I have visited that site often (two photos above and below), and today, as always since the early 1900s, the visible monument there is to the soldiers who died, with scarce evidence of a much later, very simple unadorned stone monument to the Indians who were on their annual buffalo hunt, killed in the deadly skirmish.

I mention this fact as Ms Matossian noted that today there are no apparent monuments in Turkey to the victims of the Armenian Genocide.

Minnesota Gov. Alexander Ramsey, in 1862 officially called for either moving out or exterminating the Sioux Indians from Minnesota – a statement repudiated by Ramsey’s successor, Gov. Mark Dayton, in 2013. It is common to dehumanize the adversary. In such situations, this scenario is common.

One of my first Minnesota relatives, Samuel Collette, was part of Henry Hastings Sibley’s Minnesota unit in the 1863 war, reaching what was to become Bismarck ND in August 1863, “mission accomplished”. Their unit wasn’t at Whitestone Hill but that was only an accident of history. Nebraska and Iowa were at Whitestone.

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If I am correct, that 1860-2010 was a particularly gruesome “round” of people destroying other people; can I hope that the next 150 years, from 2010-2160, can be, truly, a time of awakening that we are all family, together, on an ever more fragile earth.

We all need each other.

Portion of N. Africa and Middle East region, 1912 Geography Textbook

Portion of N. Africa and Middle East region, 1912 Geography Textbook

Whitestone ND Monument July 2005

Whitestone ND Monument July 2005

* – The “elephant in the room” in much of global history is the unholy alliance of organized religion and temporal power. There is plenty of blame to go around. A winner in one round becomes the loser in another, and on we go.

** – A well researched article about the battle from the North Dakota Historical Society is “The Battle of Whitestone Hill“, by Clair Jacobson, North Dakota History Journal of the Northern Plains, Vol 44, No. 3 Summer, 1977.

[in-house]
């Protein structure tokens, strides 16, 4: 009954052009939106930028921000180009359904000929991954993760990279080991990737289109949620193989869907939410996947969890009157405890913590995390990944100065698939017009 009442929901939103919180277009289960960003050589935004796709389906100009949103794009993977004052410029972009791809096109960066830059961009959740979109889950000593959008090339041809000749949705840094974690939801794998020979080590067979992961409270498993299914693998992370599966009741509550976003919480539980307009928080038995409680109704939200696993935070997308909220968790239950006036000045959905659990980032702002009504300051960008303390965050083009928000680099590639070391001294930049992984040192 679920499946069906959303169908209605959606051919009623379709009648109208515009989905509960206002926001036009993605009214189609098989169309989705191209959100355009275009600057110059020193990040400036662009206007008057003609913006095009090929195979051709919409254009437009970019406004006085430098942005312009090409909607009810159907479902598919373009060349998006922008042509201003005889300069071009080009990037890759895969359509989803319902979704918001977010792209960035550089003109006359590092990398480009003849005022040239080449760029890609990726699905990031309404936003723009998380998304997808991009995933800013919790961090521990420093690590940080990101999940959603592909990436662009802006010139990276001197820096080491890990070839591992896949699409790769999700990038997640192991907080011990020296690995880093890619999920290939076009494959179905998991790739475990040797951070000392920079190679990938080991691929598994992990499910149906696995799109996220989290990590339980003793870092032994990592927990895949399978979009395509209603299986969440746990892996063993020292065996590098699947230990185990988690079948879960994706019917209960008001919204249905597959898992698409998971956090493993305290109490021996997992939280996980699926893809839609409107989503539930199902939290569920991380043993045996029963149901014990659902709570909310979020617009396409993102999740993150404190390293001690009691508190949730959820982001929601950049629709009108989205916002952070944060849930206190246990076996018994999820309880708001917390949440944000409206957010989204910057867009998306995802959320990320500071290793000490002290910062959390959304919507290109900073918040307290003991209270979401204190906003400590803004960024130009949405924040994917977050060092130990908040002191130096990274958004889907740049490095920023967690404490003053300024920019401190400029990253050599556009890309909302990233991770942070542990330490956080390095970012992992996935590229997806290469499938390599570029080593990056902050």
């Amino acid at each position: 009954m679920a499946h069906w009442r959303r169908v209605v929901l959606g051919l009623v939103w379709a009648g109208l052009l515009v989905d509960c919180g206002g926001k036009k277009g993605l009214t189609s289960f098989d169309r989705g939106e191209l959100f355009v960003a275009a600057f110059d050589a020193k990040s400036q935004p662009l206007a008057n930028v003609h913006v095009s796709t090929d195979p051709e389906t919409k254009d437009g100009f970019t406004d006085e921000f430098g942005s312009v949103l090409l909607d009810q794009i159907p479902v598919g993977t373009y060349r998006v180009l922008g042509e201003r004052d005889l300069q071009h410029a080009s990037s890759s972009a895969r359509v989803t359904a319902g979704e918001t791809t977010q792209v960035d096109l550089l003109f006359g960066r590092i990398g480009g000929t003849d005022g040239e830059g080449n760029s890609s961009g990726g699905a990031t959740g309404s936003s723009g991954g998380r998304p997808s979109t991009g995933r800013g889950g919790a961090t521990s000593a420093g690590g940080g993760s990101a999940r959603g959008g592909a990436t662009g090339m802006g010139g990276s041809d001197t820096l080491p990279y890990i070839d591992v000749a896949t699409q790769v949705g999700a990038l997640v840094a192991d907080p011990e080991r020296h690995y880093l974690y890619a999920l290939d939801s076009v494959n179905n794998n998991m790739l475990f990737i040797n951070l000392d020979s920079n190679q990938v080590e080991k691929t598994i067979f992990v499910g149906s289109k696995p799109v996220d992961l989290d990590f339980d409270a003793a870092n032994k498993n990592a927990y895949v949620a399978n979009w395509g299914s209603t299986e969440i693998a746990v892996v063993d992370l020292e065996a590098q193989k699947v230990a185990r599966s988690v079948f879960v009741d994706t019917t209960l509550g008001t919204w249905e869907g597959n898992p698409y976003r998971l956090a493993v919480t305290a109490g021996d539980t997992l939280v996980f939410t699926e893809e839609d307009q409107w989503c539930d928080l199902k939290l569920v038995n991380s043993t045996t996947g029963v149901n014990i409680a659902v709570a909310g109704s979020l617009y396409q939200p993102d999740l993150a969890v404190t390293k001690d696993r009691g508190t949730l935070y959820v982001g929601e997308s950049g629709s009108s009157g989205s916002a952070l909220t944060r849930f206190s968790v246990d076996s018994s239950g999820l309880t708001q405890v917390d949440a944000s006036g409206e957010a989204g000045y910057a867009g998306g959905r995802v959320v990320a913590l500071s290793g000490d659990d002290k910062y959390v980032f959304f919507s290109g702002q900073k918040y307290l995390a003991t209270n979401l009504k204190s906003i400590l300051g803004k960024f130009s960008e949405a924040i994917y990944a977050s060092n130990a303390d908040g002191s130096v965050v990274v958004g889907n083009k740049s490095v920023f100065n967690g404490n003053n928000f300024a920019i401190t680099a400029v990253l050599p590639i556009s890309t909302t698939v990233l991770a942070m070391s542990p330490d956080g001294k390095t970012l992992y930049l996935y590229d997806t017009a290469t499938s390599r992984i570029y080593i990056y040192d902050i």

COMMENTS:
from Larry:
Thanks, Dick – excellent, informative article. I particularly saved this line: The “elephant in the room” in much of global history is the unholy alliance of organized religion and temporal power. That is SO true!

from David: Nice piece. There are so many important events in history that we have, at best, a dim memory of hearing about them.

from Flo: I remember praying rosaries for the starving Armenians, and being reminded of their plight when we fussed over the food served us at home [1950s]. I don’t remember any conversations about just who the Armenians were or why they needed our prayers. Do you?

from Bill: Great article, Dick. There was a secretary at 3M that was the daughter of a survivor of the Armenian genocide. The world has never been able to get the Turks to acknowledge their role in this genocide.The USA has stopped doing so since we depend on our military bases in Turkey. I did read once that the Turks hated the Armenians for siding with Russia when Russia was attacking Turkey some years before World War I.

FOR THOSE INTERESTED.
I enjoy international topics, and often write my own impressions on international happenings.
Jan. 1, 2015, I posted a blog about the 70th anniversary of the United Nations here.. Much to my surprise, by the end of 2015 I had posted 55 commentaries about international issues. They are all linked at the post.

International related posts at this space since Jan. 1, 2016:
1. Jan. 22, 2016: Global Climate Issue